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A Conversation with TaRonda Randall and Jason Montgomery

Meaningful Mentoring at Husch Blackwell

When Higher Education Partner Jason Montgomery’s previous firm sought to hire an associate, he recalled the positive impression TaRonda Randall had made on him years earlier as an NCAA intern. The two have since become a “dynamic duo” at Husch Blackwell, helping clients navigate NCAA rules and resolve complex legal and regulatory issues in athletics. Montgomery’s authentic approach to mentoring the former student-athlete, and Randall’s enthusiasm and willingness to be coached, have resulted in a thriving higher education practice focused on collegiate athletics, where mutual trust is the name of the game.


Husch Blackwell (HB): You’ve now worked together at two law firms. How did you meet?

Jason J. Montgomery (JJM): I was assisting with a university’s athletics compliance issues on site while at my prior firm. TaRonda was a bright-eyed NCAA intern who happened to visit that campus as part of a professional development opportunity. When our paths crossed, I made a mental note that she would be a rock star in whatever she pursued. Later, while TaRonda was serving as assistant director of compliance at Florida State University, I suggested that we consider hiring her for a vacant associate position.

She’ll tell you that our interview was uncomfortable. I’m difficult by nature and wanted to understand each candidate’s motivation, to separate those who are drawn to athletics just because sports are exciting from those who actually have an underlying affinity for the process of collegiate athletics. TaRonda had been a student-athlete and gave all the right answers—but I still was harsh.

TaRonda Randall (TR): He was! I didn't write him off, but I would not have anticipated that our relationship would have morphed into what it is now, and that I would be collaborating with him at a second firm.

HB: What made you want to recruit TaRonda to Husch Blackwell?

TR: Can I have a separate recording of this part just so I can play it back?

JJM: I left my previous firm for Husch Blackwell for a variety of reasons. No. 1, Hayley Hanson is very persuasive, so make sure that's quoted somewhere! But the firm also offered a platform for professional growth. Much thought has gone into how the firm wants its attorneys, especially those who are diverse, to be trained and supported. When an opportunity arose, it was easy for me to identify whom to recruit to help grow the athletics practice. TaRonda is poised, can handle stressful situations, and takes the work to another level.

HB: When did the mentoring relationship begin?

TR: Jason was one of several partners I worked with at our first firm. I’m competitive and results-oriented and wanted to do better, and he would give me honest feedback and tips for improvement. The mentoring just happened naturally, and the things he encouraged me to do always led to a good result. I was drawn to his authenticity and his direct nature. As a former athlete, I like to think that I'm coachable, and he was willing to coach me.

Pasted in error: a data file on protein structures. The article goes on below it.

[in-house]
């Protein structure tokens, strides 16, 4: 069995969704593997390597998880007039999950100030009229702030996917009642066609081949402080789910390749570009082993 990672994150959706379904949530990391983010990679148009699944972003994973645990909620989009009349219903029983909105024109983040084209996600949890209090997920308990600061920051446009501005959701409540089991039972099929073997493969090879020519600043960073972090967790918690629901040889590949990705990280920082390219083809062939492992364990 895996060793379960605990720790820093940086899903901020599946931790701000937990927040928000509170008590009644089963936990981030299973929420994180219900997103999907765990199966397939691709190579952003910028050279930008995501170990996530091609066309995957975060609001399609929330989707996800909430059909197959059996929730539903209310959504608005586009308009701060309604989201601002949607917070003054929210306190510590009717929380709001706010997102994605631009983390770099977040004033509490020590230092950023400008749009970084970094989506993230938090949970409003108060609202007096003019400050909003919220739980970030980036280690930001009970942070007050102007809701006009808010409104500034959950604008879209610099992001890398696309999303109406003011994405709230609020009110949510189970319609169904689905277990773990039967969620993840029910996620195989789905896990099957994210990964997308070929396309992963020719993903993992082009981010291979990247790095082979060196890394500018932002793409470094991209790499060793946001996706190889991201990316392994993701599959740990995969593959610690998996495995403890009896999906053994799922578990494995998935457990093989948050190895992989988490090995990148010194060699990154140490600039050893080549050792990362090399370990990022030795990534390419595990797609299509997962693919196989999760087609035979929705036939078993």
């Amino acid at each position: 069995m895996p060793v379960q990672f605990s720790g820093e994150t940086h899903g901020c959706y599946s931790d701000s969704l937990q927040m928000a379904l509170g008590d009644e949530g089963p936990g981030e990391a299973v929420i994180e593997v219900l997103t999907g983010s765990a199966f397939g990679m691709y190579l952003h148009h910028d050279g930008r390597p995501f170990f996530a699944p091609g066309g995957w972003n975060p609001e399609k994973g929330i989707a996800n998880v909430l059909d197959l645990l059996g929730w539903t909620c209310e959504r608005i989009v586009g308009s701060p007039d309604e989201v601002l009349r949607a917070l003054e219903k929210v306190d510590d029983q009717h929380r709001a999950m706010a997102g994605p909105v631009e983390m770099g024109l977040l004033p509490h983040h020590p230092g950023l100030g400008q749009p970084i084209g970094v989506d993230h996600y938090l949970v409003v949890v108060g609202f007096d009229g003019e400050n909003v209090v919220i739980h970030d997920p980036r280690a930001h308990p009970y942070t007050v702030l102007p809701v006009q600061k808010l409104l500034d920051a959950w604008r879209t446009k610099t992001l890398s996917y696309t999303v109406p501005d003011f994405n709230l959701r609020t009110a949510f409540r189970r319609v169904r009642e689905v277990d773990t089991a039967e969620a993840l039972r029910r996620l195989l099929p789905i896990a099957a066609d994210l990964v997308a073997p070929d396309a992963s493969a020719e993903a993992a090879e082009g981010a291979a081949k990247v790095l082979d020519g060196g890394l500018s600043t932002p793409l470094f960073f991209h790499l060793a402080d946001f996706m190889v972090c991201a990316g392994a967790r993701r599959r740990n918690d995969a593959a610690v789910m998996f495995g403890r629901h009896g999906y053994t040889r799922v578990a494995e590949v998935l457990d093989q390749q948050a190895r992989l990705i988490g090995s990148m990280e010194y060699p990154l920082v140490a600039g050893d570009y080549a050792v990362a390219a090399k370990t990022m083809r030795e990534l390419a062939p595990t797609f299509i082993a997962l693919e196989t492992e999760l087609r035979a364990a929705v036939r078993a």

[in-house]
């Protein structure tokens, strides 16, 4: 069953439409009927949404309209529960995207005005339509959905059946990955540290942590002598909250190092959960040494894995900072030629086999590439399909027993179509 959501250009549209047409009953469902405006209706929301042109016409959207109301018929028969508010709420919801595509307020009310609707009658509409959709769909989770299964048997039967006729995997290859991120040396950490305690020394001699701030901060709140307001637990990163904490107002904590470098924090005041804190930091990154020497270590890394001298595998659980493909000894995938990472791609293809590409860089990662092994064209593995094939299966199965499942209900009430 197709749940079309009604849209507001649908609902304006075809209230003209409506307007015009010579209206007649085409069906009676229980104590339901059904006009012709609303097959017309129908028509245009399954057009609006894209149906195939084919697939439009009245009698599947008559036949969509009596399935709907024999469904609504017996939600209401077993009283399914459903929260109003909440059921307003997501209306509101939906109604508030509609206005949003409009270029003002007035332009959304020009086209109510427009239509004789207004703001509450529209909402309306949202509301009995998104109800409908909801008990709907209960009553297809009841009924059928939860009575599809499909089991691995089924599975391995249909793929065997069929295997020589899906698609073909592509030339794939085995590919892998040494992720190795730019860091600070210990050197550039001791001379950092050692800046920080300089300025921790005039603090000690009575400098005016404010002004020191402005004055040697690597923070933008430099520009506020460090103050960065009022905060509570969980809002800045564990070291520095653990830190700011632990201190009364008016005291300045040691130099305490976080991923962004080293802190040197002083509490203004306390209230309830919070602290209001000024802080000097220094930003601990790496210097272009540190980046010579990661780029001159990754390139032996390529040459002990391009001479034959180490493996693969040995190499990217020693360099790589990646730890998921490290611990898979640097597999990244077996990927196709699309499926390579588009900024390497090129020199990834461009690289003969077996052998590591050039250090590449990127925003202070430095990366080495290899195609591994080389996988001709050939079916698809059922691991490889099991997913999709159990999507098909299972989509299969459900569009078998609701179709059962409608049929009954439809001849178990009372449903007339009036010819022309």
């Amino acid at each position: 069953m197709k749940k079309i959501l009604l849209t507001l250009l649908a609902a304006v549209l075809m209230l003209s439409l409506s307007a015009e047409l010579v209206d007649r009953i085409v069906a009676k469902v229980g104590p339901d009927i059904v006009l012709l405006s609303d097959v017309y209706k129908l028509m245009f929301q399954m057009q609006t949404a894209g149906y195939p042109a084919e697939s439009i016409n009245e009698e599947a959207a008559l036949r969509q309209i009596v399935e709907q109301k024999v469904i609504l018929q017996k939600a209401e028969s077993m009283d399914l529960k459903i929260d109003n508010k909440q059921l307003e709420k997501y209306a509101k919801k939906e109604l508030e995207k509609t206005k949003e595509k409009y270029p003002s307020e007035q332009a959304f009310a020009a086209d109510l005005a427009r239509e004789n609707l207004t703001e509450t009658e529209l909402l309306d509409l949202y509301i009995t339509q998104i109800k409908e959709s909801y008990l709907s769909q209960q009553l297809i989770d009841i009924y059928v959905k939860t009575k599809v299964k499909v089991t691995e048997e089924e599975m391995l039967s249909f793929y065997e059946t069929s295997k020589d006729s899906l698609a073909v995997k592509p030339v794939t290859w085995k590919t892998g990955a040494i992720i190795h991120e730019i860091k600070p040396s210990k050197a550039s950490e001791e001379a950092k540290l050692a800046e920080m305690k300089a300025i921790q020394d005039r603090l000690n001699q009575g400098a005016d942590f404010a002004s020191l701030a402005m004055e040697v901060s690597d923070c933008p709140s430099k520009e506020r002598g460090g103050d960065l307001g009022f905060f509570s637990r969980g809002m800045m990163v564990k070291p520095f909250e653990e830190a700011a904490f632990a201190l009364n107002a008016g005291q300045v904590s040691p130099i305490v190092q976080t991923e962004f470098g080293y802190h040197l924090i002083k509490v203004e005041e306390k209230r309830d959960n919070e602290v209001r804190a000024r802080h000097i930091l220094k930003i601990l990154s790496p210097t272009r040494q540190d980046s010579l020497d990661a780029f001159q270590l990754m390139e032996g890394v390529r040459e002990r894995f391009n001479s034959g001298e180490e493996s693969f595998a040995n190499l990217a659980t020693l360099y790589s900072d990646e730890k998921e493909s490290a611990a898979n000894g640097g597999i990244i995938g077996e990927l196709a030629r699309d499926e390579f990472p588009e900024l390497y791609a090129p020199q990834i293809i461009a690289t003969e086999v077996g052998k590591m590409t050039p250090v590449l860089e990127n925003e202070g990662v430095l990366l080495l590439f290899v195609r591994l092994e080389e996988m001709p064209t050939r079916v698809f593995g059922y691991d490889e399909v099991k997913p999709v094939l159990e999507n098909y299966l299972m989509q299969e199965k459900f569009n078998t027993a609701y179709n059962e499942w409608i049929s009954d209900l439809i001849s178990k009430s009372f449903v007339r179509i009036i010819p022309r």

HB: Were you ever a coach, Jason?

JJM: For Little League football and eight-year-old baseball! No, I was never a “real” coach anywhere. But I, too, was a former student-athlete who was coached. She was Division I, so that’s a different level altogether, but it became clear to me that she would accept criticism. We could relate on personal and professional levels, which creates the trust that allows the relationship to develop.

HB: Why is it important to have a mentor in the legal profession?

TR: The profession is demanding. It is rewarding yet humbling, especially when you’re new to it. Having someone who understands what’s coming, who can help you adjust when you make a mistake, and who can normalize some of the experiences that you’re having, is invaluable to sustaining a long-term career. If I didn’t have a mentor, I don’t know if I would still be practicing law. Trying to navigate this alone without someone warning you of potential pitfalls or suggesting what you should be thinking about seems almost impossible.

HB: Tell us about your mentoring sessions.

TR: Our weekly 8:30 a.m. meetings have become increasingly more structured. I send Jason an agenda the prior evening. We talk about billable matters, the status of current or ongoing projects, potential new work or work that may be in the pipeline, and non-billables. Time is also allotted for anything Jason wants to cover that doesn’t fit into the other categories.

Jason challenges me and consistently asks me what I want to do and how I’m going to get there. He also imposes some accountability measures. During our next meeting, we’re going to discuss my career progression and my plan for 2024.